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Son. No. 7.

Belongs to the same farm; is situated under the foot of the Grauwacke range, and has been formed by its disintegration. Its site is a slightly inclined plane; it is not subject to denudation, but rather to accumulation of fresh drift from the hills. Its specific gravity is low, and its colour a light grey. It is finely granulated; yet, from its clayey quality, aggregates in small lumps, which are friable and easily crushed between the fingers. It is not unctuous, but feels dry and dusty. The presence of vegetable fibre gives it a permeability sufficient to drain the surface-water. It is easy of cultivation; is not manured; produces wheat; requires two bushels of seed per acre, and gives ten bushels in return: every alternate year it lies fallow: specific gravity 1*40.

Its subsoil is mixed with clay of a coarser kind than the surface soil.

It is called by the farmer a soil of the lowest productive power.

[table]

Soil No. 8.

Lies adjacent to the former soil, and is identical with it, as regards situation, texture, and other external appearances; the only difference consists in its being manured. It requires the same quantity of seed wheat, and produces 18 bushels in return. Like the preceding soil, every alternate year it lies fallow.

Physical Character.

Power of absorption of solar rays - - + 14'0

Power of terrestrial radiation - - — 2-5

Capacity for moisture - - - + (JO

Chemical Character.

Solubility of 100 parts: —

Soluble in acids .... 35-30
Insoluble in acids .... 74-70

[table]

100-00

Soil No. 9.

This soil lies on the farm of Mr. Collet, in the Vale of Clywd, to the northward of Mount York. It is formed by the disintegrated granitic rocks, conglomerates, and slates, which compose the ridges in the vicinity. Its specific gravity is 2"5; its colour grey. The soil contains large fragments in process of disintegration; the smaller, which, properly speaking, constitute the soil, are coarse; it drains off the water well, and lacks cohesive principles. Its appearance is that of a soil fit for cultivation, under which it produced, according to Mr. Collet, a very good crop of wheat and oats, and this without manure; but, "from some cause or other" it became sterile. Mr. Collet's opinion is, that the nature of the soil changed after the drought began to affect the colony (!)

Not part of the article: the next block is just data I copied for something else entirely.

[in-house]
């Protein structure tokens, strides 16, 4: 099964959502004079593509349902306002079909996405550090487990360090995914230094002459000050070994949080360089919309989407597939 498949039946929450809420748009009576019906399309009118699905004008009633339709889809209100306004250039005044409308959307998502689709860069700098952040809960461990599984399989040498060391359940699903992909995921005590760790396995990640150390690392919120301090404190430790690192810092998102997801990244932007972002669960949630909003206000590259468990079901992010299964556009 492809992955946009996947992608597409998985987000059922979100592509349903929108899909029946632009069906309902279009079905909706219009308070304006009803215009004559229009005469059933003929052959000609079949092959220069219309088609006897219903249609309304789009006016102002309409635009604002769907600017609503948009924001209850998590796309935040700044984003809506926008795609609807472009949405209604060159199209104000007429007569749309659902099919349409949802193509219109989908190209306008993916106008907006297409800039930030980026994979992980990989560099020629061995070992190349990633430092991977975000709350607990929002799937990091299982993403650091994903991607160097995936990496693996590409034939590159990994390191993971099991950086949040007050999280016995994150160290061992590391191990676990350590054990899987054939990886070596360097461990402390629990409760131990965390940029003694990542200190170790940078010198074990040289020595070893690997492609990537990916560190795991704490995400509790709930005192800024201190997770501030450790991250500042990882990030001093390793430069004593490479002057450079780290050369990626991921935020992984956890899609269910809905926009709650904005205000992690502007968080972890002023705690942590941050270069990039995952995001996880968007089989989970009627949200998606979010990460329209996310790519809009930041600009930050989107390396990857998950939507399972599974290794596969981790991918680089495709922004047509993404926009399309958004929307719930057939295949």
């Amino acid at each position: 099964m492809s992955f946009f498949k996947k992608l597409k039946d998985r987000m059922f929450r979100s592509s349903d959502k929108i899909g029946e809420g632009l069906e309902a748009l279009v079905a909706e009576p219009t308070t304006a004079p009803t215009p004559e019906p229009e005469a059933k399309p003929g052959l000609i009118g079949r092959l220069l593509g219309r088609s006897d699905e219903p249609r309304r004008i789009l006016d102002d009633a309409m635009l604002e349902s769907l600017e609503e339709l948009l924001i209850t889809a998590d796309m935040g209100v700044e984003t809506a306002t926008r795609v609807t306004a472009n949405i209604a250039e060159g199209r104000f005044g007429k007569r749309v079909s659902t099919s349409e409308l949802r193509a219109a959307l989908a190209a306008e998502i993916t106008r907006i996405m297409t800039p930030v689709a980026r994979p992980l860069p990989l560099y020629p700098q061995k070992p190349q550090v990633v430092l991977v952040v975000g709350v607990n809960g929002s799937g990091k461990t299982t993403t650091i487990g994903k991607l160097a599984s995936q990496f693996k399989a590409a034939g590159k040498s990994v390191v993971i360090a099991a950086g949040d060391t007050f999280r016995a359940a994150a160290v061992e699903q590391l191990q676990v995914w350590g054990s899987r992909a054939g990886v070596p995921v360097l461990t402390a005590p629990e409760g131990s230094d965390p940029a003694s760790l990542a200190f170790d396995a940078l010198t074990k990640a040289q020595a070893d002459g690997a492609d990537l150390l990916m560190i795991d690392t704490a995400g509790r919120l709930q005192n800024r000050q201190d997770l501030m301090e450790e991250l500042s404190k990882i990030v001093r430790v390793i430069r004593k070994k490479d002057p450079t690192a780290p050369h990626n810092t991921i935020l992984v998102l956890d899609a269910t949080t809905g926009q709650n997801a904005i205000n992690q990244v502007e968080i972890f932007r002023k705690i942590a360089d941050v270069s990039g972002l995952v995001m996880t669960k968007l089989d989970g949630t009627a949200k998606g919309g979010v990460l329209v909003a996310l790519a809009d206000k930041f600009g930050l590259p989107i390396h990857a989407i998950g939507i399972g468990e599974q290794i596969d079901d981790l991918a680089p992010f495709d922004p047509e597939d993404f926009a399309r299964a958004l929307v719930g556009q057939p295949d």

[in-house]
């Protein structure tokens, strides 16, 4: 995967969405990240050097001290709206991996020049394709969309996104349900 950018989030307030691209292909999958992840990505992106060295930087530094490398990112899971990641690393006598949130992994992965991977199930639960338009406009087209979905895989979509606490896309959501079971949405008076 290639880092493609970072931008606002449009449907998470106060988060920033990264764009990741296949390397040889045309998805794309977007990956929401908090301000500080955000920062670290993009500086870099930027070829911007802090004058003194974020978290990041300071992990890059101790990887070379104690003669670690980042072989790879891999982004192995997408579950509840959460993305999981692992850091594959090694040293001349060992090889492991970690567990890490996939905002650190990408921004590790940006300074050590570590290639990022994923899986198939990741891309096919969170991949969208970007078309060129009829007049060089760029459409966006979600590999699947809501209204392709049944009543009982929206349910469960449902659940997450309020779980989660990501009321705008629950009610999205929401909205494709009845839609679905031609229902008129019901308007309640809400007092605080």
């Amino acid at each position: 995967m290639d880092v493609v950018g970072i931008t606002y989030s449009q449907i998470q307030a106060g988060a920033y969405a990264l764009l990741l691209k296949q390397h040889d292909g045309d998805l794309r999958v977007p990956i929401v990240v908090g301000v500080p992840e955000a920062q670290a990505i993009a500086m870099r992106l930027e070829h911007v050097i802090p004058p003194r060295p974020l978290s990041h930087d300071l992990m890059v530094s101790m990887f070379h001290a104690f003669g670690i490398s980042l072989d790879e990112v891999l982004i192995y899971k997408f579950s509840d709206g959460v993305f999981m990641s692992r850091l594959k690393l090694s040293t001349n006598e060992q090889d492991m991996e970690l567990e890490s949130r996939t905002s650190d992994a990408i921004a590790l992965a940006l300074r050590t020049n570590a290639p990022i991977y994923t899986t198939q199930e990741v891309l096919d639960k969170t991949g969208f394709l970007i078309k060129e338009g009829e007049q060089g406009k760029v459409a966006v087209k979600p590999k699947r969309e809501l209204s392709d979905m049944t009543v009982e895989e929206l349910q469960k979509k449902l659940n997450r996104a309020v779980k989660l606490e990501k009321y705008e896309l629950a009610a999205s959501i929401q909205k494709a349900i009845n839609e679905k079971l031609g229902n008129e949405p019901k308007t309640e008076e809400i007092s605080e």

Physical Character.

Power of absorption of solar rays - -+15

Power of terrestrial radiation - - — 6

Capacity for moisture - - - + 4

Chemical Character.

Solubility of 100 parts: —

Soluble in acids 5

Insoluble in acids - - - - 95

[table]

10000

Soil No. 10.

Represents the average soil which covers Mount Tomah. It is produced by the disintegration of basalt; its specific gravity is 1*6; colour brown; is fine-grained, and unctuous to the touch when moist; when dry it feels gritty; it is permeable, yet retentive of rain-water. The sample is a specimen of the preponderating soil of the locality, which is as yet untouched by the hand of industry. The indigenous vegetation which it alone produces is of the most luxuriant description. The Cryptogamia and the Gramineae exhibit throughout signs of unparalleled health and vigour. That part of the ridge which is known under the name of Captain Town's farm produces very good crops of wheat, oats, and barley. A well-directed drainage, which that farm is in need of, would bring its fields into a most flourishing condition. Specific gravity 1*6.

[graphic]

Physical Character.

Power of absorption of solar rays - + 13

Power of terrestrial radiation - - — 3

Capacity for moisture - - - + 10

Chemical Character.

Solubility of 100 parts: —

Soluble ----- 37-60

Insoluble ----- 62-50

[table]

10000

Soil No. 11.

The farm from which this soil was taken belongs to Captain Ryan of Boree. It is situated west of Mount Canoblas. Greenstone, basalt, limestone, and arenaceous conglomerates contributed to the formation of the soil. Its specific gravity is 2'0; its colour a darkish brown. It is rather coarse; the particles are angular and seem to resist a complete disintegration. The soil is permeable, agglutinates tolerably, and is slightly retentive. It was under cultivation for some years, but this was discontinued on account of the repeated failure of the crops. The intelligent farmer, Mr. Keynon, who is overseer of the farm, attributes the failure of the spring crops, by frosts, to some defect in the soil.

[table]

100-00

Soil No. 12.

This soil is from the small farm of Kirigdon Ponds, situated to the westward of Mount Wingen. It is formed by the disintegration of greenstone and arenaceous rocks. Its specific gravity is 2*9; its colour brownish; it contains very few pebbles, and is of an uniformly coarse and gritty composition. It is permeable, yet retentive of rain-water: its cohesion is moderate, and its appearance speaks rather favour

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